NotesOct1

# NotesOct1 - Example Let X1 Xn be independent standard...

• Notes
• 10

This preview shows pages 1–10. Sign up to view the full content.

Example Let X 1 , . . . , X n be independent stan- dard exponential random variables, and Y = X 1 + . . . + X n . Compute the Laplace transform of Y .

This preview has intentionally blurred sections. Sign up to view the full version.

The characteristic function of a random vari- able X is used when the moment generating function and the Laplace transform are not de- fined. If t > 0 then e tX becomes very large if X is very large If t < 0 then e tX becomes very large if X is very small (negative)
The characteristic function ψ X ( t ) of a random variable X is defined by ψ X ( t ) = ψ ( t ) = E e itX , i = - 1 . Since | e ia | = 1 for any real a , the characteristic function of a random variable is always defined. Characteristic functions have similar properties and applications to those of moment generat- ing functions and Laplace transforms.

This preview has intentionally blurred sections. Sign up to view the full version.

Example Compute the characteristic function of the standard exponential random variable X .
Law of Large Numbers Suppose X 1 , X 2 , . . . be independent and iden- tically distributed (iid) random variables with mean μ = EX j and variance σ 2 = Var( X j ).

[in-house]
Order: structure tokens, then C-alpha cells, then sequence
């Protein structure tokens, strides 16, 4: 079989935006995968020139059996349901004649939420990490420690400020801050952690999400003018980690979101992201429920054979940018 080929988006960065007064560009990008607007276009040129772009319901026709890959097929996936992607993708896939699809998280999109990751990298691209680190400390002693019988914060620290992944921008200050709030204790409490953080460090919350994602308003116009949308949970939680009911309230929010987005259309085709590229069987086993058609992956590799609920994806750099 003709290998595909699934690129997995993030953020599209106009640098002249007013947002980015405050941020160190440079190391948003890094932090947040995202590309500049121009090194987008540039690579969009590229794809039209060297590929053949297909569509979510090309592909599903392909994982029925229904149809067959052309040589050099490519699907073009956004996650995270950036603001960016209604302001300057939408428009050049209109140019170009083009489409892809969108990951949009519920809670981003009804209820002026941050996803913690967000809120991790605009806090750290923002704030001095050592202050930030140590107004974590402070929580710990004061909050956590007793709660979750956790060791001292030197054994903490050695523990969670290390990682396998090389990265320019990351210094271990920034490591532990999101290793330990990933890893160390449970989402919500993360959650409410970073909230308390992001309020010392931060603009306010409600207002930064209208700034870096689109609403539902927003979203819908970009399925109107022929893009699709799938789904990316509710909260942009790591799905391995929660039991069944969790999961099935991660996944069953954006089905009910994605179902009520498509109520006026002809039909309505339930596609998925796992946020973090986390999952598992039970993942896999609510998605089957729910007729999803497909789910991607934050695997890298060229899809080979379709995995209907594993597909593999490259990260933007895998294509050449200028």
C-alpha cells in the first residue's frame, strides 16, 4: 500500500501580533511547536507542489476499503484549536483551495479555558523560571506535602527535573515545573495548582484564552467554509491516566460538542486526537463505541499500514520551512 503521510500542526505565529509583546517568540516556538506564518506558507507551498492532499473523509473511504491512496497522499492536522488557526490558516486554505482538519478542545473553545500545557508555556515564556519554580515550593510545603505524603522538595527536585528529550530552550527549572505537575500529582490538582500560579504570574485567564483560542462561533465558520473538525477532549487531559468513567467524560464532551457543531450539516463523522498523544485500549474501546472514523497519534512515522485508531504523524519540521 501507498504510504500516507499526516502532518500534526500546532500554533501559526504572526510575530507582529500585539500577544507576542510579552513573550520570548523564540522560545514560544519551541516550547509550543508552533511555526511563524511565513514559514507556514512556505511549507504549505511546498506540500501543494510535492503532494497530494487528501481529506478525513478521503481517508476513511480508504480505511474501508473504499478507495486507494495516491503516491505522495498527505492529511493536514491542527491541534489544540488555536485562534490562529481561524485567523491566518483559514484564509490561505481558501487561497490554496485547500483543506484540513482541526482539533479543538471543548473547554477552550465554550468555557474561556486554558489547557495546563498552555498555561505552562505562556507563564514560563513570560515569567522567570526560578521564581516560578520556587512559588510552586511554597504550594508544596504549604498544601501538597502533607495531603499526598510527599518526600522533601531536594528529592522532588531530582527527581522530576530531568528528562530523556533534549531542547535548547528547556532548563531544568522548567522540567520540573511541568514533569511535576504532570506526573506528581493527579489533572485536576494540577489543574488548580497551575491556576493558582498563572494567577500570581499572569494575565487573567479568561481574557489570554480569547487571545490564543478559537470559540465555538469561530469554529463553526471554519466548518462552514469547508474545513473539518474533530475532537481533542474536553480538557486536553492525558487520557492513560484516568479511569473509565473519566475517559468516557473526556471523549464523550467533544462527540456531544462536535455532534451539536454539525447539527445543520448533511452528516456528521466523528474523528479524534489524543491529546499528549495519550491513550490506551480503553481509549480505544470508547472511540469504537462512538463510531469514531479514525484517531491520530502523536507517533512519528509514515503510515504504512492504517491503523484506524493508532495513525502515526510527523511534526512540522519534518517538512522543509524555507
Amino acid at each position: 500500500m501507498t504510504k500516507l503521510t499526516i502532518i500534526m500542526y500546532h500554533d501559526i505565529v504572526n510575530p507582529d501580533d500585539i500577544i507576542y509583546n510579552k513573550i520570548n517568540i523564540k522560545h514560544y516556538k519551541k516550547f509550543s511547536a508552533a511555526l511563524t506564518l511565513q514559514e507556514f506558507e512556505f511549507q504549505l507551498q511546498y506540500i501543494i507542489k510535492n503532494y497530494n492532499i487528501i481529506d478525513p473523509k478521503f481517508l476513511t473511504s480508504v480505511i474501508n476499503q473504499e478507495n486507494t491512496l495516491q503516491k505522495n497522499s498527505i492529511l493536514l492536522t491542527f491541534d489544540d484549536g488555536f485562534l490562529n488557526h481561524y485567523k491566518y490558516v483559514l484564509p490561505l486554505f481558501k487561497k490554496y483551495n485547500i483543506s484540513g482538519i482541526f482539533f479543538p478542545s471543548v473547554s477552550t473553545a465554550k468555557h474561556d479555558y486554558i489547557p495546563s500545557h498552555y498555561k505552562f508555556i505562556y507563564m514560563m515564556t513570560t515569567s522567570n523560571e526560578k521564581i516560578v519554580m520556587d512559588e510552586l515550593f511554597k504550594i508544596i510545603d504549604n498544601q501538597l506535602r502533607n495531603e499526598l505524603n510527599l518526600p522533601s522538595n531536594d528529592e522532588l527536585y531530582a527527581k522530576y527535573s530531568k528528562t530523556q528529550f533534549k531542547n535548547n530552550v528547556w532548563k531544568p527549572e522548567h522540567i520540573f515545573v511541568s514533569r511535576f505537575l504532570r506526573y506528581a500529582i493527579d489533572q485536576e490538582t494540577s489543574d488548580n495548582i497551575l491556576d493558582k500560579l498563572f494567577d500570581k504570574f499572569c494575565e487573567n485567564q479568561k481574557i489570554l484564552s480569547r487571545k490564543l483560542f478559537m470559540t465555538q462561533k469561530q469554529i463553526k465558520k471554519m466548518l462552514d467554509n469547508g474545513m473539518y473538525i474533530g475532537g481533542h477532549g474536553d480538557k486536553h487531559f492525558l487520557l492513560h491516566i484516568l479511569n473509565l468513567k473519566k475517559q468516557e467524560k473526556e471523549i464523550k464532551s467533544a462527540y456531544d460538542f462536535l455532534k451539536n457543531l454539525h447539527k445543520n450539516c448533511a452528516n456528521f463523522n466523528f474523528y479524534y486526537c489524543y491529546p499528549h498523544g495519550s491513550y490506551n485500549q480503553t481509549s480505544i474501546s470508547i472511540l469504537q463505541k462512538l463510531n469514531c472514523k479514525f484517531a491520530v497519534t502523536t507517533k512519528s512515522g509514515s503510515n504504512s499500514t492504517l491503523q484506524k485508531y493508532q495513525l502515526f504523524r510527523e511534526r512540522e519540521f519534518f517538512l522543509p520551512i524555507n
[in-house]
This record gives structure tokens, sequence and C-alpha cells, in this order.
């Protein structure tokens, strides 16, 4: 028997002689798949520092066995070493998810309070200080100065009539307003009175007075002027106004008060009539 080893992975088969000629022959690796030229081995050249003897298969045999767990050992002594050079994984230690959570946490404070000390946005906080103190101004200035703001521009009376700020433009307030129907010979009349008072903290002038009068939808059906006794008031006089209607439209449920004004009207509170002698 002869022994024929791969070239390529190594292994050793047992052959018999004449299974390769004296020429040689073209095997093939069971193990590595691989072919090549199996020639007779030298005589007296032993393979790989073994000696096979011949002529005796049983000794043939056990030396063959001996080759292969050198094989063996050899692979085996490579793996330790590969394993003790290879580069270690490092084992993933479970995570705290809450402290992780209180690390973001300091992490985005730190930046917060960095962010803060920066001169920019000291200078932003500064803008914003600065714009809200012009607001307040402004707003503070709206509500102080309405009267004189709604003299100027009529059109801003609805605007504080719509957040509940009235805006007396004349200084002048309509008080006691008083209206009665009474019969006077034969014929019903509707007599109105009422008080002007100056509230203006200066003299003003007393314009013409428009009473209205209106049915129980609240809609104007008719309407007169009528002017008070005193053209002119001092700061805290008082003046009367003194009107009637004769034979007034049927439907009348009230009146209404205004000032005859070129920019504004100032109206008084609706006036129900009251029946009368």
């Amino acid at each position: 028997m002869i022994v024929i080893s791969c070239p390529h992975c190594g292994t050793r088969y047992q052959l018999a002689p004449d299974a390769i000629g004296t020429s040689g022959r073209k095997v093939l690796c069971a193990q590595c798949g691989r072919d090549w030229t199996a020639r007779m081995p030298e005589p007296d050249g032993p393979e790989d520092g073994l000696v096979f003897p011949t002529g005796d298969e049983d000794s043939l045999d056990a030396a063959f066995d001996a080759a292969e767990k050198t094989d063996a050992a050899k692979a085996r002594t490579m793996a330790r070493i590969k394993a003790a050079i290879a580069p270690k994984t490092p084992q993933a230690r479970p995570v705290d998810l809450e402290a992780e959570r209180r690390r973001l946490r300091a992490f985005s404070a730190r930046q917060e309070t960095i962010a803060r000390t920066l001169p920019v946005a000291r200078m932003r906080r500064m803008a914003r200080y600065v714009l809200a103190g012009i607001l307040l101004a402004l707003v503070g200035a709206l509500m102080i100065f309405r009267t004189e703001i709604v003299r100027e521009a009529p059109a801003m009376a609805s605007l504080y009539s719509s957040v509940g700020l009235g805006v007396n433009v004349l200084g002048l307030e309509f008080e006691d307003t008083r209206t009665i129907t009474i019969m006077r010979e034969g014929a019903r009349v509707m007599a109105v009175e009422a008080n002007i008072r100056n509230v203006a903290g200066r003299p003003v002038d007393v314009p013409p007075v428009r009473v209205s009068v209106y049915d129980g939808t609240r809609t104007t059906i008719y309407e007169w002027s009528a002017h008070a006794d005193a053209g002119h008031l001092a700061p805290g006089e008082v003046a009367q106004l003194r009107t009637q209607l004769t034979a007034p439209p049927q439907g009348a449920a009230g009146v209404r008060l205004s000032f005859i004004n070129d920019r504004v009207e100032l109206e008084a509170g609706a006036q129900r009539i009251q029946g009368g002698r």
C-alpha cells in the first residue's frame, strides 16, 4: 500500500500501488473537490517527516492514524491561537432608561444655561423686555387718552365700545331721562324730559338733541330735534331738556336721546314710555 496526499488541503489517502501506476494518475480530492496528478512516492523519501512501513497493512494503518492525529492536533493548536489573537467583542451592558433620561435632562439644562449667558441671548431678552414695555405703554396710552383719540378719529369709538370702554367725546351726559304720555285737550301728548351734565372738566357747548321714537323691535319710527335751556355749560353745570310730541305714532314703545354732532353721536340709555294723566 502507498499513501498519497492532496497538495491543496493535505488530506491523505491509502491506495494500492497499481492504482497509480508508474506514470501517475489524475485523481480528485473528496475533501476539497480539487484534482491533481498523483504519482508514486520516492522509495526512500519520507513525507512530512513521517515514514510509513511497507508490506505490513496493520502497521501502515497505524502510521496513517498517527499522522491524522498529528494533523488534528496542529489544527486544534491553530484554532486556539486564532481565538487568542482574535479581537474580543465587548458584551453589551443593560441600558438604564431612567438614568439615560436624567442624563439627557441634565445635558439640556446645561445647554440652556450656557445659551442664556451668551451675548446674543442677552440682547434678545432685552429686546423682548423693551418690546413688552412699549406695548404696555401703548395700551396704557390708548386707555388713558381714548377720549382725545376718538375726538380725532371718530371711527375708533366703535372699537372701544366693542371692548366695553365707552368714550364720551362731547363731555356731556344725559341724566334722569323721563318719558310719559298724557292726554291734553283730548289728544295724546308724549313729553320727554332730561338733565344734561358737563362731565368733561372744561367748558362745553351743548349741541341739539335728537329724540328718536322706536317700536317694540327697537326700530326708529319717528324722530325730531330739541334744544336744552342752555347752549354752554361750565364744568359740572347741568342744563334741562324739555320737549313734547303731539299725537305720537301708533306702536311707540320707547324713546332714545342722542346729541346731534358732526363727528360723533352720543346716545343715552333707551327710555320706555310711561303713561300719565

This preview has intentionally blurred sections. Sign up to view the full version.

This preview has intentionally blurred sections. Sign up to view the full version.

This preview has intentionally blurred sections. Sign up to view the full version.

This is the end of the preview. Sign up to access the rest of the document.

Unformatted text preview: n ob-servations is deﬁned by ¯ X n = ¯ X = X 1 + X 2 + ... + X n n , n = 1 , 2 ,... . Recall that E ( ¯ X n ) = μ, and Var ( ¯ X n ) = σ 2 n , n = 1 , 2 ,... . Conclusion : The sample mean becomes more and more concentrated around the (popula-tion) true mean μ . The Law of Large Numbers : The sample mean of a sequence of iid random variables with mean μ , converges to this true mean as the sample size n grows. ¯ X n → μ as n → ∞ . 1 . Markov’s inequality For any nonnegative random variable X and a number a > P ( X > a ) ≤ EX a . 2 . Chebyshev’s inequality For any random variable X with mean μ , and number h > P ( | X-μ | > h ) ≤ Var( X ) h 2 . 3 . The Law of Large Numbers For any ± > P (± ± ¯ X n-μ ± ± > ± ) → 0 as n → ∞ ....
View Full Document

{[ snackBarMessage ]}

### What students are saying

• As a current student on this bumpy collegiate pathway, I stumbled upon Course Hero, where I can find study resources for nearly all my courses, get online help from tutors 24/7, and even share my old projects, papers, and lecture notes with other students.

Kiran Temple University Fox School of Business ‘17, Course Hero Intern

• I cannot even describe how much Course Hero helped me this summer. It’s truly become something I can always rely on and help me. In the end, I was not only able to survive summer classes, but I was able to thrive thanks to Course Hero.

Dana University of Pennsylvania ‘17, Course Hero Intern

• The ability to access any university’s resources through Course Hero proved invaluable in my case. I was behind on Tulane coursework and actually used UCLA’s materials to help me move forward and get everything together on time.

Jill Tulane University ‘16, Course Hero Intern